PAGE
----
I gladly accept the suggestion of Father Roald Flemestad that what we are seeing at Rome at the beginning of the new millennium is a tendency which could be called ‘Neo-Irenaeanism’. In other words, there is a desire to unmask features of the contemporary scene that bear a resemblance to ancient Gnosticism, and to do so by rehearsing once again some of St Irenaeus’s own major themes. A glance at the footnotes of Dominus Jesus and to the main text of Jesus Christ, the Bearer of the Water of Life will soon show that Father Flemestad’s intuition is right. This essay will, then, also draw attention to a number of doctrinal similarities between Dominus Jesus and the thought of the second century Church Father. (Incidentally, I note that the 1992 Catechism of the Catholic Church which precedes the first of these documents by a short interval carries no less than thirty references to Irenaeus: more than for any other Church father with the exception of Augustine.) I may mention here one possible literary channel for this Neo-Irenaeanism: namely, the theological writings of the Swiss dogmatic theologian Hans Urs von Balthasar. Not only did Balthasar have a huge admiration for Irenaeus, whose writings he anthologised,  and on whom he wrote a dense monograph incorporated into volume II of his theological aesthetics.  His own systematic thought has also been called by a recent American study a ‘retrieval’ of the theology of Irenaeus.  Furthermore, Balthasar considerably influenced the intellectual and spiritual outlook of both Pope John Paul II and, more especially, Cardinal Joseph Ratzinger, now Pope Benedict XVI, who expressed his debt to him in the funeral panegyric he preached for him at his burial in Lucerne on 1 July 1988. He was also the beloved mentor of the secretary of the Commission which produced the Catechism, the Dominican archbishop of Vienna, Cardinal Christoph Schönborn.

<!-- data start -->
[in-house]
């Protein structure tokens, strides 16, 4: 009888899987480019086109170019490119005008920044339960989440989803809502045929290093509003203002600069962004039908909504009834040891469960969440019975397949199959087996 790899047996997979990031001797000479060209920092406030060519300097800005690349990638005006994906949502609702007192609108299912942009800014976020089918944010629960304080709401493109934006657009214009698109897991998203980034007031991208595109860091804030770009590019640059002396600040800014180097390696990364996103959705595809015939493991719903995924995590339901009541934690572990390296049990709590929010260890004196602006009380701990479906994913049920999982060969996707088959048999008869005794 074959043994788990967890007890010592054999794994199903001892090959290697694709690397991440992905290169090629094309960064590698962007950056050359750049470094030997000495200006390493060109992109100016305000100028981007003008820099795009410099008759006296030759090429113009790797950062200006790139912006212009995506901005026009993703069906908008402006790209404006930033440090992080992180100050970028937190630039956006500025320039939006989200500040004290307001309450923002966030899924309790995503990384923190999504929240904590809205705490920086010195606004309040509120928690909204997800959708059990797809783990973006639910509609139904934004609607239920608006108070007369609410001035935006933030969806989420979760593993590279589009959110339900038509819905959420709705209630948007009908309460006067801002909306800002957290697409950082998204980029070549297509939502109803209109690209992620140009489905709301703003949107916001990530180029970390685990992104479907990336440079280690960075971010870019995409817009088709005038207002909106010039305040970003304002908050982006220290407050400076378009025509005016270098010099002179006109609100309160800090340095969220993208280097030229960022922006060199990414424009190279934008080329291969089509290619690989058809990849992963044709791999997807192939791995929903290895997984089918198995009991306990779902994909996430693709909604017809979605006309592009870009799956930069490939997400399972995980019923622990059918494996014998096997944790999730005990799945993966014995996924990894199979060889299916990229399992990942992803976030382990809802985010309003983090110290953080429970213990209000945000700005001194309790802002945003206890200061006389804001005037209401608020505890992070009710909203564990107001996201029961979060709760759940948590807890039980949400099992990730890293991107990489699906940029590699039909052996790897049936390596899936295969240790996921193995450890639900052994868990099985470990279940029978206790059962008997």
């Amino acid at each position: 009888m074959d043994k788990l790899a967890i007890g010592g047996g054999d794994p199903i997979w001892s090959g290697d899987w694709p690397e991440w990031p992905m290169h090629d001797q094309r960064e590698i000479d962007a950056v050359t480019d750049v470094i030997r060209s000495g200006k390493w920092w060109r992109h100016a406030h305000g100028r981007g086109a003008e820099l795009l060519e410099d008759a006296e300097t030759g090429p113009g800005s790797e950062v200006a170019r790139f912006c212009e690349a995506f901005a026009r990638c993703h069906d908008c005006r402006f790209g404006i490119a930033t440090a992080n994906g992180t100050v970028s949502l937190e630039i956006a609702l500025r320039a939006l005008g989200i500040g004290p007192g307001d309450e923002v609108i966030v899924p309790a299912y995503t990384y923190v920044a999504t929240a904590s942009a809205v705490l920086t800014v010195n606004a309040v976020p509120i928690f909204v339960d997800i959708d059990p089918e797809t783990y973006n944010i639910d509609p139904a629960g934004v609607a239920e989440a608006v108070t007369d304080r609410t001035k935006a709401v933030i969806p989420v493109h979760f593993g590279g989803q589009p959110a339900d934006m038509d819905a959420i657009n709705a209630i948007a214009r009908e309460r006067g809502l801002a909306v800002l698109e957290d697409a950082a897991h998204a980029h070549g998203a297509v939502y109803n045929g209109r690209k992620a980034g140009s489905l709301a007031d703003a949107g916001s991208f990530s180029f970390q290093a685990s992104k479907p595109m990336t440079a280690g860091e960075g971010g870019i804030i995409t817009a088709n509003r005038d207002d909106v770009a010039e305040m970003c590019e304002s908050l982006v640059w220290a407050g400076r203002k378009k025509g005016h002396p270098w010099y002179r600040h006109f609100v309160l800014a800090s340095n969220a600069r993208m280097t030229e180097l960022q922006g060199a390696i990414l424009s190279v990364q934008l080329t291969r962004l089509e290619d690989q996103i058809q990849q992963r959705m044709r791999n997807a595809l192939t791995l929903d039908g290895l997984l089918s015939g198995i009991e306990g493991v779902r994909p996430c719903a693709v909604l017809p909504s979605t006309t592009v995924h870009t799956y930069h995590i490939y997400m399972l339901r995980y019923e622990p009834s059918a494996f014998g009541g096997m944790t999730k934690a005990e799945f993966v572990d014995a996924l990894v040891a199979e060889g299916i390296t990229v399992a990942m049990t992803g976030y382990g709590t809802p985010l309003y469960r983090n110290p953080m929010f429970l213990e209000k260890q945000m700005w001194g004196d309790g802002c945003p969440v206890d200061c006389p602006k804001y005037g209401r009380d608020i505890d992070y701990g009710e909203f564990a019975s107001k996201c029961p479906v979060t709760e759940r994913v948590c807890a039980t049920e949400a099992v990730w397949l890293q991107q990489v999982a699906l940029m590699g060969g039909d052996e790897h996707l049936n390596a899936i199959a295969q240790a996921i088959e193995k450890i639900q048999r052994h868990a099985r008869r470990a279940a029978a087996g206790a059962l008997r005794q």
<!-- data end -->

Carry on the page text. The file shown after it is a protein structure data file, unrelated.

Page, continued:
The aims of Dominus Jesus
The tone of Dominus Jesus indicates a certain background of anxiety. The desire to find common ground among the various world religions has led in some quarters to an attitude of religious indifferentism which no longer regards the work of Jesus Christ, in its biblical framework, as a revelation intended for the illumination and indeed salvation of the whole world: that is, a faith for all human beings without exception. But to limit the grace of Christ to one sector, merely, of divine saving operation, and thus deprive it of its globality, its comprehensiveness of aim, has to be judged an heretical opinion when we compare it with the witness of Scripture and of Tradition, as the latter is expressed in such ‘monuments’ as the Liturgy and the Fathers.